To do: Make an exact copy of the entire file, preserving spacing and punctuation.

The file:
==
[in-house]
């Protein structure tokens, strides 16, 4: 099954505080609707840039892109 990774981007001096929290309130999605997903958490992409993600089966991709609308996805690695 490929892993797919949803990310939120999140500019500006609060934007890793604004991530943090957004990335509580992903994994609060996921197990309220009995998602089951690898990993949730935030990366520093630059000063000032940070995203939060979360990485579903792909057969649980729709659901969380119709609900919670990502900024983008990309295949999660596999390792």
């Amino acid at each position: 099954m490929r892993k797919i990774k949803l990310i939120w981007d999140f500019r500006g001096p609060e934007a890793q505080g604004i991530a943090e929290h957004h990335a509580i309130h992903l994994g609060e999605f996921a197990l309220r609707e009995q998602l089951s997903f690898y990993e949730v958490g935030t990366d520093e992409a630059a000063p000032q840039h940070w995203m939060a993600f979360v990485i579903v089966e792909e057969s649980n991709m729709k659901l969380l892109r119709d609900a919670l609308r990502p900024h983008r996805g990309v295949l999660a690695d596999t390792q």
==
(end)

[in-house]
């Protein structure tokens, strides 16, 4: 099954505080609707840039892109 990774981007001096929290309130999605997903958490992409993600089966991709609308996805690695 490929892993797919949803990310939120999140500019500006609060934007890793604004991530943090957004990335509580992903994994609060996921197990309220009995998602089951690898990993949730935030990366520093630059000063000032940070995203939060979360990485579903792909057969649980729709659901969380119709609900919670990502900024983008990309295949999660596999390792």
């Amino acid at each position: 099954m490929r892993k797919i990774k949803l990310i939120w981007d999140f500019r500006g001096p609060e934007a890793q505080g604004i991530a943090e929290h957004h990335a509580i309130h992903l994994g609060e999605f996921a197990l309220r609707e009995q998602l089951s997903f690898y990993e949730v958490g935030t990366d520093e992409a630059a000063p000032q840039h940070w995203m939060a993600f979360v990485i579903v089966e792909e057969s649980n991709m729709k659901l969380l892109r119709d609900a919670l609308r990502p900024h983008r996805g990309v295949l999660a690695d596999t390792q």